Many years later, Ameche noted that Lombard was understandably reluctant to appear on the air. “She knew that I had to make her look bad –- not because I did it intentionally, I never did –- I just did the best that I could. But she was that smart; she knew that she couldn’t master that medium in one quick time.” Keep in mind that in radio, you didn’t have multiple takes, and so actors such as Lombard whose stage experience was minimal felt at a disadvantage. And some, such as Joan Crawford, were even more terrified of the medium than Carole was.
Perhaps this was why Lombard came relatively late to “Lux” -– a show where she would command far more airtime than on a variety program. One guesses she studied the radio medium with the same concentration she used to become an expert on lighting and cinematography. She didn’t make her debut on the series until May 9, 1938; by that time, more than 90 “Lux” episodes had aired from Hollywood, and some stars with comparable stature in the industry such as Dietrich, Colbert and Barbara Stanwyck had appeared on the show multiple times. And for her first appearance on “Lux,” Carole played it safe, appearing in an adaptation of her 1936 smash hit, “My Man Godfrey,” with former husband William Powell also reprising his role from the film. (One of the supporting cast members, David Niven, played Godfrey in a rather pointless Technicolor remake in 1957, with June Allyson portraying Lombard’s character, Irene.) To add further comfort, one of the guests interviewed during intermission was Madalynne Field, Carole’s friend since silent days and now her business manager.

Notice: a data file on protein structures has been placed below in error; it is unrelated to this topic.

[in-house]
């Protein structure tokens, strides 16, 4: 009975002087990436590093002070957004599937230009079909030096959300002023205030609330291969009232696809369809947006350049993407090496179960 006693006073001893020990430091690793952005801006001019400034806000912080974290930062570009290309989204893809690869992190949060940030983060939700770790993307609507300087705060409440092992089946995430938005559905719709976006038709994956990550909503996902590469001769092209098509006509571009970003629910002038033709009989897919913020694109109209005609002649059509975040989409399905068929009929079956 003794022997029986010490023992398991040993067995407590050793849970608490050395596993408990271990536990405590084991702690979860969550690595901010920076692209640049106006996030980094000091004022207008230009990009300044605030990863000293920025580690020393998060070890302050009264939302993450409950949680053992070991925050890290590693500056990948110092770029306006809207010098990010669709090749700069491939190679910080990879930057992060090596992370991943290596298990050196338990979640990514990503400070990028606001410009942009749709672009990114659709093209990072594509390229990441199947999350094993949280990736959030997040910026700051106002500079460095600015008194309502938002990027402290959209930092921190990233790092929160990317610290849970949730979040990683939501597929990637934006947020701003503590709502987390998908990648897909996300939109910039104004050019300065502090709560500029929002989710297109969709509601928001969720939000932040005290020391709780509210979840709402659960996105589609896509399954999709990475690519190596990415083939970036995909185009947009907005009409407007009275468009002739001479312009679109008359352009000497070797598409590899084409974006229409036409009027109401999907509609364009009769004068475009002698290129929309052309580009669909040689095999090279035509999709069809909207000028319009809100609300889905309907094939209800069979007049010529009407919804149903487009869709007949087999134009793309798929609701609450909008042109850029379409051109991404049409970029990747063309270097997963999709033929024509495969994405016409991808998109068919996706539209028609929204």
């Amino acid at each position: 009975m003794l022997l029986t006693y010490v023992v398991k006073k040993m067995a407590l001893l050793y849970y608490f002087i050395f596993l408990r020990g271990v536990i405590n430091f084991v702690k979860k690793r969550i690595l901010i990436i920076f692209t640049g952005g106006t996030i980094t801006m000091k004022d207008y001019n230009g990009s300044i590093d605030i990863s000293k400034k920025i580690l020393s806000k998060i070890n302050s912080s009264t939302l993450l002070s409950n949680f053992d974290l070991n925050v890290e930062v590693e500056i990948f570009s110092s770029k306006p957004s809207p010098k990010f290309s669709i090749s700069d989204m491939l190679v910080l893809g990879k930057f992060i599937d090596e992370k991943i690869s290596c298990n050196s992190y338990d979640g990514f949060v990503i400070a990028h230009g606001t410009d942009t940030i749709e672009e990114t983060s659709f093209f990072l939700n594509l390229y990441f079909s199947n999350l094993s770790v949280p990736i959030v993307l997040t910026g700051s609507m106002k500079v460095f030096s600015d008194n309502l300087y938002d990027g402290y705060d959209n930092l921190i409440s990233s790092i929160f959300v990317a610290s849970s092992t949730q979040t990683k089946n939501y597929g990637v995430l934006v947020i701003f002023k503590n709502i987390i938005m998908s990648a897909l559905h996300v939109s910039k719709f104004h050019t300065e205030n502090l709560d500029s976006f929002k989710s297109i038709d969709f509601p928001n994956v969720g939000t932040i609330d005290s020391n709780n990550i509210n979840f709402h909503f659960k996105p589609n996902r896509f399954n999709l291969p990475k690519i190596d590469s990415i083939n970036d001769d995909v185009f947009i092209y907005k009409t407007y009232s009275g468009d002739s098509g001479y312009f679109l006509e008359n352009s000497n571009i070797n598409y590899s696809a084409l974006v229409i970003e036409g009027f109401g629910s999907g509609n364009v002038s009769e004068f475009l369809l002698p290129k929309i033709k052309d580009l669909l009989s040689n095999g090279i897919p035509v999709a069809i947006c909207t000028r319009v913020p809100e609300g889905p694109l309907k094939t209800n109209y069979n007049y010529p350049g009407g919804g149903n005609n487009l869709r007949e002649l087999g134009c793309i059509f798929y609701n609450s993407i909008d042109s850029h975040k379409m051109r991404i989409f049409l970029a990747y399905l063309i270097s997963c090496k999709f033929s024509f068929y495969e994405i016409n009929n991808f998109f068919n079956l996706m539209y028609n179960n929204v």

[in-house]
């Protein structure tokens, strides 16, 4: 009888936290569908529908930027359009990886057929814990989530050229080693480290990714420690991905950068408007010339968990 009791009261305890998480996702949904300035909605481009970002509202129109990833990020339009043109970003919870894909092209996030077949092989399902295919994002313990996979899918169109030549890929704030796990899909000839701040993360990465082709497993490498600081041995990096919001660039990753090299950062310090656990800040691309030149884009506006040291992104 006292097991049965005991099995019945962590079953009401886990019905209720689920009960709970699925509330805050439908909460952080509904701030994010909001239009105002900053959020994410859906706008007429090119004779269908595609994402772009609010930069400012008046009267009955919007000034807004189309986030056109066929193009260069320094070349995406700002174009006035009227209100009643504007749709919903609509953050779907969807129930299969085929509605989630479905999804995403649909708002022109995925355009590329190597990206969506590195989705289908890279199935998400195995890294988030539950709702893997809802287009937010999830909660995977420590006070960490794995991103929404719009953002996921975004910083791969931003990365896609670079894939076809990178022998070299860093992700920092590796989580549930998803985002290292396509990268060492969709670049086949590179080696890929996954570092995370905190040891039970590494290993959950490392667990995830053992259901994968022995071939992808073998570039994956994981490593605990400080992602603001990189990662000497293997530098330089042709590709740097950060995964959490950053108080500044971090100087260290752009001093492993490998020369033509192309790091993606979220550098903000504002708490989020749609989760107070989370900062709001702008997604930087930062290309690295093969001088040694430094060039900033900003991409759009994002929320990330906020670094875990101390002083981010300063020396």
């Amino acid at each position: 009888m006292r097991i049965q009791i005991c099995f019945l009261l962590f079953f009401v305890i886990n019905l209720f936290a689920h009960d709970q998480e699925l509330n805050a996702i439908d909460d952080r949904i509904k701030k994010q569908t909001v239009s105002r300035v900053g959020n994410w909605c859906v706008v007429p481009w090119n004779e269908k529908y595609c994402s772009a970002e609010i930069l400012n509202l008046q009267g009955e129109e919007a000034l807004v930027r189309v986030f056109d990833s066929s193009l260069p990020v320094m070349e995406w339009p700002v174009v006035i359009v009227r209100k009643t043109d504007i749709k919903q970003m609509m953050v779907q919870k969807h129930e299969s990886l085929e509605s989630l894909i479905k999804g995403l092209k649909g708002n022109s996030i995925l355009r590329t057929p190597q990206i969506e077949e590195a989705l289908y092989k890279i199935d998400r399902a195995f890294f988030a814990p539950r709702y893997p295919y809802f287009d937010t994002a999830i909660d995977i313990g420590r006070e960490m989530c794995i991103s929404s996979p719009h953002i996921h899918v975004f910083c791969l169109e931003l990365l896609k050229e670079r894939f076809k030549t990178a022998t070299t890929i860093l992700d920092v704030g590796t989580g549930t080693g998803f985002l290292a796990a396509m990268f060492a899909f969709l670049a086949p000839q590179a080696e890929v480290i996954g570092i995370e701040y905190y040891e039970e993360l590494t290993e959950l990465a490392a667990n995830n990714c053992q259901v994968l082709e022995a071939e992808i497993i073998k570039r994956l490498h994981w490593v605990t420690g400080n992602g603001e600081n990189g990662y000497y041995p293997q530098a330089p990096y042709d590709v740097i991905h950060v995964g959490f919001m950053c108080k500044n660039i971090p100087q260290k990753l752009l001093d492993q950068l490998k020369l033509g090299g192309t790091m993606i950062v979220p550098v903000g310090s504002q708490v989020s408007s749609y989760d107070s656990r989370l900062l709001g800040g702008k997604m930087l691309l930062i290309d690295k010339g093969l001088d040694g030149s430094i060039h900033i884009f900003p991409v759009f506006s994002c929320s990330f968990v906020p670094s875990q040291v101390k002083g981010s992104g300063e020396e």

Lombard apparently gained so much confidence in her radio skills that in her next “Lux” appearance, she tackled a role performed on screen by none other than Bette Davis. “That Certain Woman,” a rather soap opera-ish tale about a one-time gangster’s moll now having an affair with a lawyer before her past comes to haunt her, made the screens in 1937 and frankly wasn’t one of the finer film moments for either Davis or co-star Henry Fonda -– which may be why neither participated in the “Lux” adaptation. (Basil Rathbone took the Fonda role.) This aired on CBS on Oct. 31, 1938, some 25 hours after Orson Welles’ Mercury Theater, on the same network, had scared many Americans out of their wits with their contemporary adaptation of H.G. Wells’ “War Of The Worlds.”